At many big banks, no more free checking - Los Angeles Times
At many big banks, no more free checking
Saying new banking rules will cost them billions of dollars a year, the big banks plan to bring back maintenance fees on basic checking accounts. The poorest will be hit the hardest.
February 04, 2011
| Los Angeles Times
Free checking, RIP. It was nice while it lasted.
Reversing a trend that began in the mid-1990s, big banks are imposing new fees on their least-profitable customers — those who want just a bare-bones checking account.
Those who can't maintain fat balances, or who don't use other services that would make them more lucrative to a bank, probably will need to cough up about $100 a year if they want to stay put.
Blame the financial crisis. As part of the reforms adopted after the banking system's near-meltdown in 2008, the federal government has made it more difficult for banks to impose credit-card late fees, debit-card overdraft penalties and other charges.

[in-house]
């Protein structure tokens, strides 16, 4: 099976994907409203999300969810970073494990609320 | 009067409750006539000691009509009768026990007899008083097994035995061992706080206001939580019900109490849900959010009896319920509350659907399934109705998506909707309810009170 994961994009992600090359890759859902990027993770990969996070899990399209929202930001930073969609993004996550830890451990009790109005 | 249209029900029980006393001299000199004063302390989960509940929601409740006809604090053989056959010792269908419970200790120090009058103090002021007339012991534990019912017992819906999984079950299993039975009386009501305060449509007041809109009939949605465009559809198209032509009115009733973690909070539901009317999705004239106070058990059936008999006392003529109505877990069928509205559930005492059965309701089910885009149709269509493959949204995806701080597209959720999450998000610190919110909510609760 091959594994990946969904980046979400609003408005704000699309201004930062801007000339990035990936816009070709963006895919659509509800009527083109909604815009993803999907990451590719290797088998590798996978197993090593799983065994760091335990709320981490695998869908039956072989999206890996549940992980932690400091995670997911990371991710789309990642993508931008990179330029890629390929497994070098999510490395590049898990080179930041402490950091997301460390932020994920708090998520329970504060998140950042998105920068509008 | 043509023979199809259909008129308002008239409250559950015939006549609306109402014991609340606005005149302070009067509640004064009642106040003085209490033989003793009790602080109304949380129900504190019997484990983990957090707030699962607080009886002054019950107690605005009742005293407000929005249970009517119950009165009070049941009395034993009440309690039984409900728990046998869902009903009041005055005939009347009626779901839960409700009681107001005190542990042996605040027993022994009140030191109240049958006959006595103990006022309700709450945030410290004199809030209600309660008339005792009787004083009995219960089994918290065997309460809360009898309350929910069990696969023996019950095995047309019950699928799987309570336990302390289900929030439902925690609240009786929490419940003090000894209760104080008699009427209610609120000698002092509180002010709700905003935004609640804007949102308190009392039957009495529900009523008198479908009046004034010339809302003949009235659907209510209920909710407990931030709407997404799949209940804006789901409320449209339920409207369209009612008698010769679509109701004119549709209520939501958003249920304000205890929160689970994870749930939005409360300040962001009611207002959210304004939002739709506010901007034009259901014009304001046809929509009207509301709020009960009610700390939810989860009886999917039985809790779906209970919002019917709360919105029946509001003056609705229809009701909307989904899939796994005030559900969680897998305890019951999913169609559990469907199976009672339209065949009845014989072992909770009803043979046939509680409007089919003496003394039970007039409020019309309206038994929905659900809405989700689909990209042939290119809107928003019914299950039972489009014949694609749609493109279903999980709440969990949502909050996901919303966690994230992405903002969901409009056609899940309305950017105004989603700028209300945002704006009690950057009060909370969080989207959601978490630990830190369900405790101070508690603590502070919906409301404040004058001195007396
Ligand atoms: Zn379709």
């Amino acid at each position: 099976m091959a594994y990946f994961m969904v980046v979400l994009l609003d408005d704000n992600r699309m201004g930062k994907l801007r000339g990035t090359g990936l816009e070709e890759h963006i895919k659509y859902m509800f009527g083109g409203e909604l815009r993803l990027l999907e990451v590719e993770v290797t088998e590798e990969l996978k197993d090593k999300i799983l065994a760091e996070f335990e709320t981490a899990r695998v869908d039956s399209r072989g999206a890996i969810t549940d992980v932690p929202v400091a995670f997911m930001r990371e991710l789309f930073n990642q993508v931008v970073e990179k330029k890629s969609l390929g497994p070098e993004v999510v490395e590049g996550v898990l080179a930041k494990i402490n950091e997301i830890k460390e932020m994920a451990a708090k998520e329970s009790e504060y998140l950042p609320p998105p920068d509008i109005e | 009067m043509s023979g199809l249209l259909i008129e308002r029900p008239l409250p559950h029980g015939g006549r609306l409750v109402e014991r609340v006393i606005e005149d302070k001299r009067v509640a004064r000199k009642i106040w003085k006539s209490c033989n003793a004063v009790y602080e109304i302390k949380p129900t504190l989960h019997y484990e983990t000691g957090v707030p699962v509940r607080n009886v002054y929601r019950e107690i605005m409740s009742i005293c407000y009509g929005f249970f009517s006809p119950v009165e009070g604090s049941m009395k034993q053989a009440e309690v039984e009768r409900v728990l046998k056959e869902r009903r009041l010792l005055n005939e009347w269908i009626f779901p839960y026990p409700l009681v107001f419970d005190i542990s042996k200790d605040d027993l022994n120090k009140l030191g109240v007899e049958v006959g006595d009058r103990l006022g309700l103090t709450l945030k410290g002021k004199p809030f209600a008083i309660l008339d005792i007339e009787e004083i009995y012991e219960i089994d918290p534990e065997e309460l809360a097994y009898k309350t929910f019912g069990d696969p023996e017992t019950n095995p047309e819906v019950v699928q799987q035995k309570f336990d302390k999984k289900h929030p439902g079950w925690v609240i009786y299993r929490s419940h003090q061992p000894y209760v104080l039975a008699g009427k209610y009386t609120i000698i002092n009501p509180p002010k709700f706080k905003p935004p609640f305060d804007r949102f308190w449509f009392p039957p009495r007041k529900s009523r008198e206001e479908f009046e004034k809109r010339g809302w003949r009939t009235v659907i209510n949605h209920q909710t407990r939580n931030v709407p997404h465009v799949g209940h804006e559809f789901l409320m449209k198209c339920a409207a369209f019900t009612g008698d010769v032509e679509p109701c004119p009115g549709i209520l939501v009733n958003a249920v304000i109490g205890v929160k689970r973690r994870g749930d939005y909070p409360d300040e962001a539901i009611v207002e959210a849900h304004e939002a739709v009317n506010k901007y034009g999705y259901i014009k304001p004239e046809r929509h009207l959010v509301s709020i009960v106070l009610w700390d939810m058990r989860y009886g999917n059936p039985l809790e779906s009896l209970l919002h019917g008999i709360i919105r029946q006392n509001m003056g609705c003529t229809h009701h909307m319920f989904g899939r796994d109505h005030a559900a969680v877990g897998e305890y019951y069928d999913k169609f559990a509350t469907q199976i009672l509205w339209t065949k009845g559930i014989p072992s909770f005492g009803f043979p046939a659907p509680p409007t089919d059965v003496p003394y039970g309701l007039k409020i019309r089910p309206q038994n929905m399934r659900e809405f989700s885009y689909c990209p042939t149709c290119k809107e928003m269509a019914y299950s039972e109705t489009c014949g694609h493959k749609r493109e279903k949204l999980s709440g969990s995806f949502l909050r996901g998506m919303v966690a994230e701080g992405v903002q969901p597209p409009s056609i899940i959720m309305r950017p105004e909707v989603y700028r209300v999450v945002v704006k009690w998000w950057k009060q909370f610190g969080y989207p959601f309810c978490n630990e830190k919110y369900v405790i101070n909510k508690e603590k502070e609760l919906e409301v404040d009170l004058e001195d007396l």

Saying the new rules will cost them billions of dollars a year, the big banks plan to bring back maintenance fees on basic checking accounts.
The country's four giant banks — Bank of America, Wells Fargo, JPMorgan Chase and Citibank — are already phasing in the charges, and large regional banks are expected to follow suit.
The upshot: If you're not prepared to stockpile cash in a checking account, be prepared to pay a monthly fee or to take your money to a smaller bank.
Valerie Milan of Laguna Beach said Chase plans to start charging her $10 a month next week if she doesn't keep at least $1,500 in her checking account or make a deposit of $500 or more each month.
"I don't make enough to have that much in the bank all the time," Milan, 34, said as she left a Chase branch in Dana Point.
Milan will probably be able to get a better deal from smaller banks still offering free checking — but she'll have to give up access to a vast ATM network and the variety of services offered by bigger competitors.